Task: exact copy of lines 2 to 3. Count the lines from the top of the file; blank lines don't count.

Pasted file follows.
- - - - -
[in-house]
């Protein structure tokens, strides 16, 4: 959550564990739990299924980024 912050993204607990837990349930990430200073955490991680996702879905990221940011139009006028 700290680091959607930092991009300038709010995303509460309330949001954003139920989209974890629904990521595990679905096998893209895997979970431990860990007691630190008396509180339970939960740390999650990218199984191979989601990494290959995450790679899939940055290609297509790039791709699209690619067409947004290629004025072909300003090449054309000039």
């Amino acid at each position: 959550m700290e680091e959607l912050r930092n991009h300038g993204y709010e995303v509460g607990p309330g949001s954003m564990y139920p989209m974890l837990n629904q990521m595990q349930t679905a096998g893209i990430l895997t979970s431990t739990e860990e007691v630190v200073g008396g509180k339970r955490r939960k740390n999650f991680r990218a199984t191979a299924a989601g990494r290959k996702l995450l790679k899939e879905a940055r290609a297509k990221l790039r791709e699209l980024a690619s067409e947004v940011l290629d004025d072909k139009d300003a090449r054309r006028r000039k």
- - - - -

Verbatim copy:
């Protein structure tokens, strides 16, 4: 959550564990739990299924980024 912050993204607990837990349930990430200073955490991680996702879905990221940011139009006028 700290680091959607930092991009300038709010995303509460309330949001954003139920989209974890629904990521595990679905096998893209895997979970431990860990007691630190008396509180339970939960740390999650990218199984191979989601990494290959995450790679899939940055290609297509790039791709699209690619067409947004290629004025072909300003090449054309000039």
């Amino acid at each position: 959550m700290e680091e959607l912050r930092n991009h300038g993204y709010e995303v509460g607990p309330g949001s954003m564990y139920p989209m974890l837990n629904q990521m595990q349930t679905a096998g893209i990430l895997t979970s431990t739990e860990e007691v630190v200073g008396g509180k339970r955490r939960k740390n999650f991680r990218a199984t191979a299924a989601g990494r290959k996702l995450l790679k899939e879905a940055r290609a297509k990221l790039r791709e699209l980024a690619s067409e947004v940011l290629d004025d072909k139009d300003a090449r054309r006028r000039k």